Yesterday, President Cooper-White and I took a group of students up to New York City to see “The Christa Project,” an exhibit that is currently at St. John of the Divine Cathedral. It was an amazing trip, and I really loved the various pieces. I want to share a few of those here, with a little commentary–if you have a chance, the exhibit is definitely worth it!
The image above is the image, a female incarnation of Christ crucified by the artist Edwina Sandys. Christa was first exhibited at St. John in 1984, and it was very controversial, even though it was only exhibited an an art piece, not as a devotional image. This time, however, it was hung over an altar. In his comments on the piece, The Right Reverend Andrew ML Dietsche, Bishop of the Episcopal Diocese of New York, said the following:
“I pray that we may see in Christa that there is nothing of the lives and experience of women that is not known to God, and indeed is not woven all the way through our dear Jesus. And it is especially my hope that women and girls who pray at the altars of this church and see before and above them the Suffering Servant in the body of a woman may remember that that great wound across the human family, that wound which is the suffering and abuse of women and girls, was also, with all of the violence and brokenness of humanity, lifted before God from the cross by the self-offering of Christ; lifted in and from Christ’s very person and being.”
As you might imagine, then, a key focus of the exhibit as a whole was on bodies, and especially women’s bodies, gendered bodies, and economically marginalized bodies. The pieces emphasized the ongoing need for justice and equality, and a recognition of our shared vulnerability and the need for solidarity and peace.
This piece is titled “September 11th: A Memorial, 2012,” by Meredith Bergmann. The exhibit notes say that this statue “–weaponized planes embedded in the hands of a goddess-like woman–is very clearly about disarming hostility.” It seemed very appropriate for the times we are living in now.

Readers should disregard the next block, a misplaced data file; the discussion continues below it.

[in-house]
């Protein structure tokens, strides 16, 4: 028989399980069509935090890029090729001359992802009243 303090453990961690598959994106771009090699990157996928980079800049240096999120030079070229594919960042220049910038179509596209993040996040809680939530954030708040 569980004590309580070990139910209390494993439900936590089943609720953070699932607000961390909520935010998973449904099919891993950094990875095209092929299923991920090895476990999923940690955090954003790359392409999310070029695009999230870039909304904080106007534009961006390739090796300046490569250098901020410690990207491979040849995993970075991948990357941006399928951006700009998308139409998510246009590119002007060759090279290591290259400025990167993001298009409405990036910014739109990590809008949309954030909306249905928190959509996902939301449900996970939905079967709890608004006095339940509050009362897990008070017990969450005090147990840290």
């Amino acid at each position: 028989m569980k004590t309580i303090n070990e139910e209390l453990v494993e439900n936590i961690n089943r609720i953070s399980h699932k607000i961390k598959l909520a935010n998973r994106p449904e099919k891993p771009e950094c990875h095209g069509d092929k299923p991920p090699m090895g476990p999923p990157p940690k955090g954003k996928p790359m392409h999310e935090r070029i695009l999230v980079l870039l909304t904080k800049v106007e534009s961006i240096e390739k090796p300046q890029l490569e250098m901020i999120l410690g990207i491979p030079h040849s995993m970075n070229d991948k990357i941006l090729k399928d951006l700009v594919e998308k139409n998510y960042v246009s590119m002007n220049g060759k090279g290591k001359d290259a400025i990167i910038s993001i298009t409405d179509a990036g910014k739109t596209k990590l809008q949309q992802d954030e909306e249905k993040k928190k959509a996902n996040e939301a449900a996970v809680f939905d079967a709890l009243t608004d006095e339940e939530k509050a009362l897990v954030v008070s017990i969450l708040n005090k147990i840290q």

This is an image of dancer and performance artist Eiko Otake, who put her body in the broken places in Fukushima, the site of a nuclear meltdown several years ago. She is reflecting on the concept of “Dignity,” which she describes as “strong but precarious.”
This was one of my favorite pieces–you can’t tell from this still image, but the faces on either side of the triptych morphed into a new face every minute or so, as did the live image in the center, a person on a cross hanging over a city. This piece is by Terry Flaxton, titled “The Intersection of Dreams,” and intends to lift up those who are usually overlooked or forgotten.
This is Nona Faustine, shown in a series of photographs titled “White Shoes.” In each image, she is standing at a location that played a key role in the slave trade in New York–this one is the site of an 18th century slave market. A review of this series from The Guardian says this: “She gives the violated nakedness of slavery the heroism of the nude”–that is, the classic nude of Greek and Roman sculpture. I love that idea–a black woman seizing power through her deliberate and defiant nakedness.
Last one: this is by Heidi Loening, and shows Mary as a contemporary teenage mother, with her son Jesus. Look at her feet. They could also be refugees, right?
In the cathedral, these four questions begin the exhibit; I want to end with them here:
Iconography: “Whose Bodies are Represented, and Why?”
Incarnation: “How are Body and Spirit interconnected?”
Pilgrimage: “Where can the Body take us?”
Celebration: “How do Bodies Reflect our Histories?”
Right now, in 21st century America, these are absolutely critically questions we must be asking, as we live amidst bodies who are in danger–immigrant bodies, Muslim bodies, poor bodies and women’s bodies. We must see them, and see them differently than they often are caricatured, if those bodies are to be protected, nurtured and allowed to flourish.